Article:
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Gold nanoparticles track blood flow. (Credit: University of Birmingham)

Scientists have designed gold nanoparticles, no bigger than 100 nm, that can be coated and used to track blood flow in the smallest blood vessels in the body. By improving our understanding of blood flow in vivo, the nanoprobes represent an opportunity to help in the early diagnosis of disease.

The ability to monitor blood flow in the sophisticated vascular tree (notably in the smallest elements of the microvasculature — capillaries) can provide invaluable information to understand disease processes such as thrombosis and vascular inflammation. There are further applications for the improved delivery of therapeutics, such as targeting tumors.

The researchers have developed a method for the preparation of iridium-coated gold nanoparticles as luminescent probes for optical imaging in blood. The iridium gives a luminescent signal in the visible spectrum, providing an optical window that can be detected in blood. It is also long-lived compared to organic fluorophores, while the tiny gold particles are shown to be ideal for tracking flow and be detected clearly in tissues.”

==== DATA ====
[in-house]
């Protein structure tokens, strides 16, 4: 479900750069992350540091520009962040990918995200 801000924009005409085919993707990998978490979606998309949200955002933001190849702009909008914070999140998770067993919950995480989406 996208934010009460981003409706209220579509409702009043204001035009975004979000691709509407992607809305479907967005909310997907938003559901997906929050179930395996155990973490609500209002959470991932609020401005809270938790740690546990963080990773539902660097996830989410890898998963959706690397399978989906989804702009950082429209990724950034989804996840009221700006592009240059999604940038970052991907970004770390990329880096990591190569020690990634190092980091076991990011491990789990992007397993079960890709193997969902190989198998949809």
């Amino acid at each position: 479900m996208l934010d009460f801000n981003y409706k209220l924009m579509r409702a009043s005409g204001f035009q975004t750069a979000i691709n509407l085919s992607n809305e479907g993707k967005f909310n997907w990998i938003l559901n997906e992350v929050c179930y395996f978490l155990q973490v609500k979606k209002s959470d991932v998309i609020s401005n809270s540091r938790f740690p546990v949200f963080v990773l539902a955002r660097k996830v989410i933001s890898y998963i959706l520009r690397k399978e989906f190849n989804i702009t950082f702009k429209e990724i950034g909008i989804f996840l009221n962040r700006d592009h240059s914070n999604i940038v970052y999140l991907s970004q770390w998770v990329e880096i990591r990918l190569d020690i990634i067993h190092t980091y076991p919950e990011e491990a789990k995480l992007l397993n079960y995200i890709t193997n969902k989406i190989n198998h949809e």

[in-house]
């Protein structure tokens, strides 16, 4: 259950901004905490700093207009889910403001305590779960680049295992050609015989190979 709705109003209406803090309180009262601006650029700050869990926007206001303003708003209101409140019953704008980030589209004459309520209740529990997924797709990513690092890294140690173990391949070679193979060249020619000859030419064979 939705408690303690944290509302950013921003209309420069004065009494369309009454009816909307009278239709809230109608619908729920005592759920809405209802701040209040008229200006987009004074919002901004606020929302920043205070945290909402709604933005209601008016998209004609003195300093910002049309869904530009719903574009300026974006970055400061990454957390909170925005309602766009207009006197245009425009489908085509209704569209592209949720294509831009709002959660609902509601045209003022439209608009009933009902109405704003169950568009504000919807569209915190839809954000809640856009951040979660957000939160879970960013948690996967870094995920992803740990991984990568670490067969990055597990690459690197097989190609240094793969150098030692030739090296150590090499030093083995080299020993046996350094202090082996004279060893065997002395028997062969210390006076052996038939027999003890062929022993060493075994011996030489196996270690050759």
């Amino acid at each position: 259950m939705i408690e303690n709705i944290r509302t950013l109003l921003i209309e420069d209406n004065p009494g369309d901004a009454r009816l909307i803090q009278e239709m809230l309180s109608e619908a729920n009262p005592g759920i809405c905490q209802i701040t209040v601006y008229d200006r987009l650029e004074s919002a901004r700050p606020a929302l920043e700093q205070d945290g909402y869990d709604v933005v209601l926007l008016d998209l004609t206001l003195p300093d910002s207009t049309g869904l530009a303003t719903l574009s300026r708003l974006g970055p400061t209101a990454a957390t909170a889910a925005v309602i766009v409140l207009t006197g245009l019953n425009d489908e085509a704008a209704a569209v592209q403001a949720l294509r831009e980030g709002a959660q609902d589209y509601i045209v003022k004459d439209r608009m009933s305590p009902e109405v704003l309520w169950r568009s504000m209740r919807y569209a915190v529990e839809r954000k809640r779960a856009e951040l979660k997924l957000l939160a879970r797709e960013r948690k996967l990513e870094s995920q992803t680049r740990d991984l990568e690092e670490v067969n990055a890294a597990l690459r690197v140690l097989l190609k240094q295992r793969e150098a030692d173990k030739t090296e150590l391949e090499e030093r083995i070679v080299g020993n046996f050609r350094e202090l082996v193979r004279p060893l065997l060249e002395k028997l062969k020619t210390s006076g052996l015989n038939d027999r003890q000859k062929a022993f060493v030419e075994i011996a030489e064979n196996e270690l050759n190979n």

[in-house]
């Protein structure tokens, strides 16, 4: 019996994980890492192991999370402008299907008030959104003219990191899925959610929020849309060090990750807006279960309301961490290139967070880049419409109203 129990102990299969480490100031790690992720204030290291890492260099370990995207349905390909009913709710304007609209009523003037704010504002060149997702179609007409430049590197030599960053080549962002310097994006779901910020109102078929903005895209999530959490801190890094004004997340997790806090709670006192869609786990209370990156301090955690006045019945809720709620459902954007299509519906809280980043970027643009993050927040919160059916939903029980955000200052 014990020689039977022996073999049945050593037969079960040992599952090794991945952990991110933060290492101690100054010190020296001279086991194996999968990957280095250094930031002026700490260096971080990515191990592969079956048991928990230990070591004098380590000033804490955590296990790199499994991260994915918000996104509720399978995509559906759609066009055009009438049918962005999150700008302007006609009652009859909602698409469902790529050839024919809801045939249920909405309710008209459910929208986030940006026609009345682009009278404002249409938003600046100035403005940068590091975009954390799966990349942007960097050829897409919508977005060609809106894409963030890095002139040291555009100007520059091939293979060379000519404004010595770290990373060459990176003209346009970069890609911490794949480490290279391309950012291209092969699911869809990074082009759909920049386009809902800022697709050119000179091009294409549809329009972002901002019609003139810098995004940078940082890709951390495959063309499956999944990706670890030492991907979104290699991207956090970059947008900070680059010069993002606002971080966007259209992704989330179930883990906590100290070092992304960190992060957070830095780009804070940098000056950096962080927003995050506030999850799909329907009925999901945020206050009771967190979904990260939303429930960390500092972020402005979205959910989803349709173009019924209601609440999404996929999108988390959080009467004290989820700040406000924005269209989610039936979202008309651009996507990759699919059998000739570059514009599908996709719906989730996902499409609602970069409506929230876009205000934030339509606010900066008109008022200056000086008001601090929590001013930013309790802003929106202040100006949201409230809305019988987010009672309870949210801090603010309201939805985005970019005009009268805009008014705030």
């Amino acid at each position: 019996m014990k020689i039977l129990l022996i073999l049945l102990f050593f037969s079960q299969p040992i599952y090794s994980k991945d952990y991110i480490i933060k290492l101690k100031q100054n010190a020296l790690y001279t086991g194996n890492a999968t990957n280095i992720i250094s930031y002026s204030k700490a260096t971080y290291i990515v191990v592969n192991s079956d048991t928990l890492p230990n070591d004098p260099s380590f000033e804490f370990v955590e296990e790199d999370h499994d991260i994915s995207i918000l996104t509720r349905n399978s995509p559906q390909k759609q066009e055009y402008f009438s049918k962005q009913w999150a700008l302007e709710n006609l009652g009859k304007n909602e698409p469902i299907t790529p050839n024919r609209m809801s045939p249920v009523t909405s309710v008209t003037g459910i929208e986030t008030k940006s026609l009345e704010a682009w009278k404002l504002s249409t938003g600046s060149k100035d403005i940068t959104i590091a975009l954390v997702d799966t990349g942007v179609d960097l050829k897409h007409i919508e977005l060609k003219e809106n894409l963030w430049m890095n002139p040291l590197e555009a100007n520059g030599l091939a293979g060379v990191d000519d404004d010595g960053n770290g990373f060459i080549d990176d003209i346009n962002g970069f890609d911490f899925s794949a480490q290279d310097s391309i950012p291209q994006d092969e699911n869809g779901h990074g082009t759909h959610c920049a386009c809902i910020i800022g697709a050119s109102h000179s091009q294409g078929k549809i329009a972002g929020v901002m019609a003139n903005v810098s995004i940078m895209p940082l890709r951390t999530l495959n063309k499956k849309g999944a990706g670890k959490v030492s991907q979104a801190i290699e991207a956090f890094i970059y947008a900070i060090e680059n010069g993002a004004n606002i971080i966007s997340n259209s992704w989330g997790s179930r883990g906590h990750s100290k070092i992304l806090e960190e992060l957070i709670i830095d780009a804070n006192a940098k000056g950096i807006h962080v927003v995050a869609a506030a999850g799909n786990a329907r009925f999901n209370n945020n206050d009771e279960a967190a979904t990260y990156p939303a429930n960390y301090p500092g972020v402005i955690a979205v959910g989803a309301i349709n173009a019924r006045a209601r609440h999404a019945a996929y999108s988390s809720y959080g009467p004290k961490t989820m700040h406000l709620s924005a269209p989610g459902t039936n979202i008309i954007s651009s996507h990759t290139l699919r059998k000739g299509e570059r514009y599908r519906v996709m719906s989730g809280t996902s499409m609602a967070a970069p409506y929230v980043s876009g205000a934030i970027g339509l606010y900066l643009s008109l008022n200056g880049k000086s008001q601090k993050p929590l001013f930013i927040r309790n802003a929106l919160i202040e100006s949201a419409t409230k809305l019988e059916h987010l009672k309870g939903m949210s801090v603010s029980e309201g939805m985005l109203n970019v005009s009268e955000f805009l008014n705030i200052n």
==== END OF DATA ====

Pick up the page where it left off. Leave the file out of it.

The team was able to stabilize water-soluble gold nanoparticles, coated with the iridium luminescent probes — at up to 100 nm in size using a surfactant coating. The size is ideal for not disturbing the flow, yet still being detectable by high resolution imaging using conventional microscopes.

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